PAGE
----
Editor’s note: Catherine Boyle from OutsideIn Ministries continues her series describing her church’s process in establishing a mental health inclusion ministry. Today, she looks at the impact intentional mental health ministry on all of the people in a local church. Click here and here for earlier installments in Catherine’s series.
Readers are encouraged to save the date for Saturday, November 19th when Dr. Steve Grcevich from Key Ministry will be joining Catherine and her team at Ironbridge Baptist Church in suburban Richmond, VA for a conference to celebrate the launch of their ministry. Registration info will be coming soon.
In the mental health ministry that’s underway at ironbridge.org, there are lots of things we’re doing: looking at documented needs within our geographic community and within our church body, making decisions about training and securing the right resources to provide the needed training. More details on that in the final paragraph below.
But the harder question, the one we wrestle with fairly often, is ‘So What?’ If we determine training needs and find the trainers and programs, if we set up a coping skills class for parents of kids with mental illness, if we establish support groups, will the newfound support break down the stigma? Will the methods and skills delivered in coping skills class become habit, or just head knowledge? Even with offering training and talking openly about mental health issues, will mental illness continue to be viewed as an ‘us vs. them’ problem?
These are fair questions. Truth is, mental health ministry will only have lasting impact if it is delivered and provided with love. Not mandated by the church leaders, but loving as a way of life of the broader faith community. Not the fluffy Hallmark© kind of love, but true agape – deep, personal, sacrificial.
Through the lens of mental health issues, here are a few modified verses from 1 Corinthians 13:
If a depressed person joins my small group, I will be patient, I will be kind. If an outcast kid in youth group acts weird, I will not seek my own clique, I won’t be provoked to irritation by their behavior, I won’t take into account the socially wrong thing he said. I won’t rejoice in the unrighteousness of those awkward people being cast out of my group, but rejoice with the truth that Jesus loves the one I find unlikable.
Ouch. Sacrifice and serving someone I don’t really like doesn’t sound like very much fun. But it sounds and looks and tastes and smells like the kind of ministry Jesus did. And it’s what He calls His followers to do. Love beyond your own ability to love. Love like that is impossible without the Holy Spirit operating through you.
More 1 Corinthians 13:
When my understanding of mental illness was small, child-like, I reasoned like a child: odd behavior has to be sin. When my understanding of mental illness and neurological differences grew through factual information, I did away with my childish interpretations, and though I still have a dim understanding of mental illness, at least I now understand more clearly, while my Lord fully knows my own flaws and frailties.
More than anything, mental health ministry is about your church community, as a whole, getting the concept that people with mental health issues aren’t problems to be solved, they are people to be loved.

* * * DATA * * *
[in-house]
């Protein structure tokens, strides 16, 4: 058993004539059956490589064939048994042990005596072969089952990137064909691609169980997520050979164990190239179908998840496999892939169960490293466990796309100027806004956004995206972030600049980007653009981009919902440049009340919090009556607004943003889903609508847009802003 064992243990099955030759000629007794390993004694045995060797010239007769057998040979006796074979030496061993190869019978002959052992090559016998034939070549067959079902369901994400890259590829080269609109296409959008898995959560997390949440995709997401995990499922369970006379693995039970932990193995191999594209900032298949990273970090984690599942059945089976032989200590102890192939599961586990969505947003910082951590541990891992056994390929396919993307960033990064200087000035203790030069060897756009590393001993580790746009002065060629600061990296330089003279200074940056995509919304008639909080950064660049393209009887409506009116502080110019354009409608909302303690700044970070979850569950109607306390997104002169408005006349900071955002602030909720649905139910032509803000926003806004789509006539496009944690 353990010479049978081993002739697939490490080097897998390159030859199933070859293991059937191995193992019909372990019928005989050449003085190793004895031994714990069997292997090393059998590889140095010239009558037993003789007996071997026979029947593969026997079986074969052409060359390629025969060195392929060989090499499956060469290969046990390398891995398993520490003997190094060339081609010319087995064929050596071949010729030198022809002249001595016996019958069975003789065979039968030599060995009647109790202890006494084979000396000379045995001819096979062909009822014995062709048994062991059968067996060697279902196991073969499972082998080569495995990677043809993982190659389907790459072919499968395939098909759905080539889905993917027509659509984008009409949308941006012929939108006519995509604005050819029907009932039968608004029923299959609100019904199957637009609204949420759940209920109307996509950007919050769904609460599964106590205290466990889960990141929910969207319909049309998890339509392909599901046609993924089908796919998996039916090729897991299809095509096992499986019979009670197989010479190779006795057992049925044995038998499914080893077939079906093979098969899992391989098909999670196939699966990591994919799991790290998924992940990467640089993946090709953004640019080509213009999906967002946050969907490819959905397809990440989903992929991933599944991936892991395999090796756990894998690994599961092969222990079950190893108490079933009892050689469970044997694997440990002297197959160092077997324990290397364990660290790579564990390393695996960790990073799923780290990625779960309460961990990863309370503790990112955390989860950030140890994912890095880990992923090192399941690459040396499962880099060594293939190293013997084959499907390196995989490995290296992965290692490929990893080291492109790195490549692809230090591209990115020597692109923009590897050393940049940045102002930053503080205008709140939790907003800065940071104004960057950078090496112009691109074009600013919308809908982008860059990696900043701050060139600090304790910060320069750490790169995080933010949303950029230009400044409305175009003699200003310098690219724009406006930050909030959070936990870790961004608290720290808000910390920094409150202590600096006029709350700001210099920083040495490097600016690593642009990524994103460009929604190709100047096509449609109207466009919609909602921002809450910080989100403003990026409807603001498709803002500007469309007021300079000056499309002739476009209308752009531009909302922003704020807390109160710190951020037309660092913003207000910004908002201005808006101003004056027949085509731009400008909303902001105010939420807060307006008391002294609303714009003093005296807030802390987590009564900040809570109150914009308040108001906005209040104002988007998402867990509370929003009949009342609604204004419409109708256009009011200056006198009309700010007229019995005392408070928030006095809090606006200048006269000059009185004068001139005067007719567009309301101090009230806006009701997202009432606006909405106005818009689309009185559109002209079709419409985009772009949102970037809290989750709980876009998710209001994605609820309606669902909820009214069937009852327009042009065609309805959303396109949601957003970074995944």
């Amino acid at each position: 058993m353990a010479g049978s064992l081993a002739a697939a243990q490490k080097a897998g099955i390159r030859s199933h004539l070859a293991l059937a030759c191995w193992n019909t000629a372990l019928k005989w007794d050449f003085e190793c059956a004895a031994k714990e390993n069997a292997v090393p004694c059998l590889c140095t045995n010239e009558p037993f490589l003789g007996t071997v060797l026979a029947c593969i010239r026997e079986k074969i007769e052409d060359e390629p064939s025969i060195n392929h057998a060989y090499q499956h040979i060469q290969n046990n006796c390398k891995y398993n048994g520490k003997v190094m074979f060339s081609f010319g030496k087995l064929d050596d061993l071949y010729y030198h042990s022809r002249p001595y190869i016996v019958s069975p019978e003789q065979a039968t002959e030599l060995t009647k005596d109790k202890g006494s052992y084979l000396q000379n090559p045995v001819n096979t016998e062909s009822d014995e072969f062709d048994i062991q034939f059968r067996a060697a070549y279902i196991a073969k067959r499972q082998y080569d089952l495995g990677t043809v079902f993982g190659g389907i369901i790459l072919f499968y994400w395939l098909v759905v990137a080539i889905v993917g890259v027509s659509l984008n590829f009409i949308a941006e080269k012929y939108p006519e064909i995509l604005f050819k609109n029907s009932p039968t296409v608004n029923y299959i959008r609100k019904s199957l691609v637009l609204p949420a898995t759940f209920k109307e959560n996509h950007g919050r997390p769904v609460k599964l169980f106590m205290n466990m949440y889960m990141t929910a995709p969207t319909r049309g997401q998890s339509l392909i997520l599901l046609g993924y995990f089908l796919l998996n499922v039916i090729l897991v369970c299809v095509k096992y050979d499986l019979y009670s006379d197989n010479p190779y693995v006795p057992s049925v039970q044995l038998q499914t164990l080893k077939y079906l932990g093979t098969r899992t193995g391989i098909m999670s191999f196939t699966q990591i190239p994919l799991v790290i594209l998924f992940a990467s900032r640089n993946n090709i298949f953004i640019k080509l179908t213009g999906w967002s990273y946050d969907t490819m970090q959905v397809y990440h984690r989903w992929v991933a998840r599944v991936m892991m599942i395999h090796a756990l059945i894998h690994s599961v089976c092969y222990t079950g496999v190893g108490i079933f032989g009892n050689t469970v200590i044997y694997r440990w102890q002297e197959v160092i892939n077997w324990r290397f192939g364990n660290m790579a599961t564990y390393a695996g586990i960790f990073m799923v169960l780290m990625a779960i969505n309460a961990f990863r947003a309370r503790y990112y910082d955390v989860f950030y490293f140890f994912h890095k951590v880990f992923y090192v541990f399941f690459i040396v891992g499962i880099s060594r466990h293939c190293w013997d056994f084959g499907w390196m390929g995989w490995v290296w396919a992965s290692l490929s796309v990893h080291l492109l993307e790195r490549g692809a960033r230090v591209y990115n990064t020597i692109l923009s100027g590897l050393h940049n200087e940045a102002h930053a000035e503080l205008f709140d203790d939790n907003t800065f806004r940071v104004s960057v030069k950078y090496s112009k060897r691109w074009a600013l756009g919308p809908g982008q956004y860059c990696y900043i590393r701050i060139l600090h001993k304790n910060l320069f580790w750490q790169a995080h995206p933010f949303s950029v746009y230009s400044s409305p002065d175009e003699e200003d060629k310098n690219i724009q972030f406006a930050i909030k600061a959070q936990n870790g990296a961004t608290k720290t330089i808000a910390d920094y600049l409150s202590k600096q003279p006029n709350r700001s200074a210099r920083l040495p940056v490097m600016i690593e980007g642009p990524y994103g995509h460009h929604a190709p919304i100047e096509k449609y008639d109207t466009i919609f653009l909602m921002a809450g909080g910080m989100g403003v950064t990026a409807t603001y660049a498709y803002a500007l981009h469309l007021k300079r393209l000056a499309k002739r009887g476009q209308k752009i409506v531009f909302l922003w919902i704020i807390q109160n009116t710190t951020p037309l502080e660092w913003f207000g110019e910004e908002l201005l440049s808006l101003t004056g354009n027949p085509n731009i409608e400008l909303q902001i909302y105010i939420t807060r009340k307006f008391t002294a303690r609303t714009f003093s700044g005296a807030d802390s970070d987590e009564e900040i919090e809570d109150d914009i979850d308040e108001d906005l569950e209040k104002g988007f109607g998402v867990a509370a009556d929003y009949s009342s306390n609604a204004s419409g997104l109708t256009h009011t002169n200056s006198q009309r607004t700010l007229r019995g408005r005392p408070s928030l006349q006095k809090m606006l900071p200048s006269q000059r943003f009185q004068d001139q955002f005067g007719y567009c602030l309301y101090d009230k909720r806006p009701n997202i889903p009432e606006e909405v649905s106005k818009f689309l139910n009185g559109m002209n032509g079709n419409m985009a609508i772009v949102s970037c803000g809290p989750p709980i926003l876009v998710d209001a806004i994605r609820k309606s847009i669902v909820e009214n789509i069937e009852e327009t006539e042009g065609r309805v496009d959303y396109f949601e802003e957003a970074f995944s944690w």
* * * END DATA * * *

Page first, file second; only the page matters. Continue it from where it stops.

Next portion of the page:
The people most likely to provide that kind of deep, personal, sacrificial love to those who don’t fit neatly into our programs are the ones who have been wounded by mental illness, their own or that of someone they love.
One thing we’re working on that has been shown to be effective for other education topics: the power of stories. Ask the wounded ones to share their experiences. As theologian Henri Nouwen said of his own depression and why he wrote about it, “What is most personal might be more universal.”
If those who have experienced and lived with mental illness are willing, videotape their stories, so the beneficial and instructional aspects of their stories can be shared repeatedly. The professional mental health community has learned the great value that comes from engaging people with lived mental health experience in helping others navigate their own illnesses and recovery. Within the church community, we can learn from those with lived experience what has been helpful (or harmful) in allowing them to see their mental illness as part of the human condition and the journey of faith.
A 2014 survey of church attenders revealed that 65% of family members in a household of someone with acute mental illness want the local church to talk more openly about mental illness, so that the topic is not so ‘taboo.’ Only 2 in 5 of church-attending people with mental illness surveyed said their church has helped them think through and live out their faith in the context of mental illness. Sharing the stories of those with lived experience is one way to deepen church community and connection, begin breaking down the stigma, and begin delivering support to those suffering silently.
Here’s a link to the mental health ministry implementation outline at Ironbridge. We’re working through the third stage right now; we’re setting up training, working on consistent communications about mental health across the church body; we’re figuring out how to coordinate meeting practical needs. More details on each of these in the months to come.
Key Ministry encourages our readers to check out the resources we’ve developed to help pastors, church leaders, volunteers and families on mental health-related topics, including series on the impact of ADHD, anxiety and Asperger’s Disorder on spiritual development in kids, depression in children and teens, pediatric bipolar disorder, and ten strategies for promoting mental health inclusion at church.